Start Location: South Burlington, VT (Anchorage Inn)
Start Time: 06:00 (both rides)
Ride Leader: Sarah Bergstrom
Bike Lights & Reflective Gear: Recommended for 200k, Required for 300k
Distance: 300k (186.5 miles) or 200k (135 miles)
Time Limit: 13.5 Hours for 200k, 20 Hours for 300k
Controls: Rouses Point (both distances), Charlotte (200k), Port Henry (300k)
Sanctioning: RUSA & ACP
200k Cue Sheet: Lake_Champlain_200k
300k Cue Sheet: Lake_Champlain_300k
Cheat-Sheet of Controls and Services: ChamplainCheatsheet (print page 1 for 200k or page 2 for 300k)
Online Map/GPS Link for 300k: 300k
Online Map/GPS Link for 200k: 200k
Registration: BikeReg page
Riders must be New England Randonneurs members to ride. No day-of-event registration. To join (only $5), use this BikeReg page.
2019 Event Information: For 2019 Ride Leader Sarah Bergstrom is bringing back a classic loop of Lake Champlain. Originally one of the first Vermont brevets, this route has not been offered in many years. It will be similar but not the same as the original. Route is somewhat less hilly then most NER Vermont rides (4600′ on the 200k and 8100′ on the 300k). Two distance options to choose from.
The ferry on the 200k is $5.50 and is CASH ONLY. (The 300k has no ferry; you’ll be going all the way around the lake.)
The ride will start and finish in the parking lot of the Anchorage Inn in South Burlington, behind the hotel. (Finishers after dark or in poor weather should come inside the lobby.) Please do not park at the hotel unless you are staying there. Riders driving to the start have two options: 1) park in the shopping mall lot across the street, away from the stores, or 2) park 1.7 miles away in the Wheeler Lot, a city-owned lot used by a lot of bike clubs. Google map to Wheeler Lot. Avoid all of the smaller lots near the hotel; they are all clearly signed as patrons-only and no-overnight parking.
There will be about 7 miles of hard-packed, well-maintained dirt roads suitable for skinny tires on both routes, all of which riders will encounter during daylight.
Both routes follow long stretches of two well-designed bike routes — the Lake Champlain Bikeway, and New York Bike Route 9, and primarily hug the coast of the lake.
The rides begin by heading out of town along a few roads some riders might remember from the old Burlington-based Fall Classic, including our first dirt stretch on Poor Farm Rd. Then it’s onto US-2 to join up with the Champlain Bikeway and head out onto the islands. Both routes follows the bikeway onto smaller roads, and swing by the Hero’s Welcome General store for anyone who needs a second breakfast.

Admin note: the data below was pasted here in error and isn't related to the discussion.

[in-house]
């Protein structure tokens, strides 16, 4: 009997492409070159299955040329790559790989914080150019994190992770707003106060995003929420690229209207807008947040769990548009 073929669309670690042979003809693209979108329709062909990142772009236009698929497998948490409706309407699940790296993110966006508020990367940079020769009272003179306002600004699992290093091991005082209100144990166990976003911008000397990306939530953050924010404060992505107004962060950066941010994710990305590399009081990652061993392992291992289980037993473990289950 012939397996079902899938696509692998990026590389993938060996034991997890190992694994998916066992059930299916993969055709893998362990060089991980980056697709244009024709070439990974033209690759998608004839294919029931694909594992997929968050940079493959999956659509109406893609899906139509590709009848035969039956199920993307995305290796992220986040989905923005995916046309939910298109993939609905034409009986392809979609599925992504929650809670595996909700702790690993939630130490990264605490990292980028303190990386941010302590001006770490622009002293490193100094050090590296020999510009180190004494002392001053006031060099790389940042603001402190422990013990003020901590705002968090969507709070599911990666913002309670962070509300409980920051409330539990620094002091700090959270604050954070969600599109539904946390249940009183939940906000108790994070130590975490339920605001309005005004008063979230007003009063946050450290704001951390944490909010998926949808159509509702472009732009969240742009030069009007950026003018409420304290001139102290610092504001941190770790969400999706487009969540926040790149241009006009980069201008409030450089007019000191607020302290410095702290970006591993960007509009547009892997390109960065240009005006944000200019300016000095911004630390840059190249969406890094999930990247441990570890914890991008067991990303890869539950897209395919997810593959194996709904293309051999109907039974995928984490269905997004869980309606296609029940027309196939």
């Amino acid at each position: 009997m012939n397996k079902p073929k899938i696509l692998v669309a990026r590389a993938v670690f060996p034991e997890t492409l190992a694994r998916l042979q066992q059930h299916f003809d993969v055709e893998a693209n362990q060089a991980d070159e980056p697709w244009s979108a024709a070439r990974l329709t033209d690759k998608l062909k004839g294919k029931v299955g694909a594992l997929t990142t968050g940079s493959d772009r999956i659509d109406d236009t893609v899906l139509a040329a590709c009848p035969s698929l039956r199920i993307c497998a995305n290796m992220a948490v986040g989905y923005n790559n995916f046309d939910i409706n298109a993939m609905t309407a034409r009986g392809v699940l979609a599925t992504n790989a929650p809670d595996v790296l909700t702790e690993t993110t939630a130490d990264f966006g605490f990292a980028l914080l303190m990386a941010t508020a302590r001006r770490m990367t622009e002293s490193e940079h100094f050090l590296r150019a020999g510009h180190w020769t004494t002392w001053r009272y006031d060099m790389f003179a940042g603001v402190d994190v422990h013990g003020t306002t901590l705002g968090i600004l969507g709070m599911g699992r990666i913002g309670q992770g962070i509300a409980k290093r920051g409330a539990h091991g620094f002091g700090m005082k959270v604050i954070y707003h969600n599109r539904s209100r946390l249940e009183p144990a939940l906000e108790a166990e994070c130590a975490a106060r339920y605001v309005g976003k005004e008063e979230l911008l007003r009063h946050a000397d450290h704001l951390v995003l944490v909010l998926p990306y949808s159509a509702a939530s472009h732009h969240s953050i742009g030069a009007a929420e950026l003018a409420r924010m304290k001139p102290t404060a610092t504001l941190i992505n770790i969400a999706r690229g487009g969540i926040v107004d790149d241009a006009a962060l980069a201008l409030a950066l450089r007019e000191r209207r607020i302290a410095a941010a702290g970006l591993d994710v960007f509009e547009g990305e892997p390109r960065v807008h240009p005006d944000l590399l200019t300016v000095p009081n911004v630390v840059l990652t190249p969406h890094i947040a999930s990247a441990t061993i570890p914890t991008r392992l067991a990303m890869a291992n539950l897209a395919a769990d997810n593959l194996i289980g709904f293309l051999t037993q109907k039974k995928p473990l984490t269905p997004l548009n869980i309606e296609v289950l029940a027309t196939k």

The big bridge into NY signals the turn southwards (the only thing to the north is the border crossing, and we’re not headed to Montreal today). A nice coffeeshop in Rouses Point is the first control for both routes, and then the road heads south. A new bike path in Plattsburgh avoids much of the congestion previous years faced, and then a few miles later the hills begin to loom on the horizon. The route climbs up alongside the Ausable River — the chasm is worth stopping at — the best view is from the elevated sidewalks along the bridge (please walk your bike if getting on the sidewalk). Then double-check you’re fueled up when you pass through Keenesville, because roller-coaster Highland Road is next. When you hit the dirt, you’re done with this climb; 200k riders can cruise down to the ferry, their second control. (The ferry comes every half-hour and takes approximately 15 minutes to cross.)
300k riders will say goodbye to 200k friends old and new at the docks; they’re not quite done flirting with the Adirondacks, and there’s more lake to get around. The second 300k control is a gas station in Port Henry. Then it’s over the bridge into VT (the bridge was rebuilt several years ago and now has a large, clear shoulder), and back to the Champlain Bikeway until we cut inland for one last small climb on the way back to the hotel.
And some of original route designer Mike Beganyi’s photos from the past runs:
Rolling out across the islands!
When you cross this bridge, the climbs begin!
200k riders will take the ferry across the lake for a breather.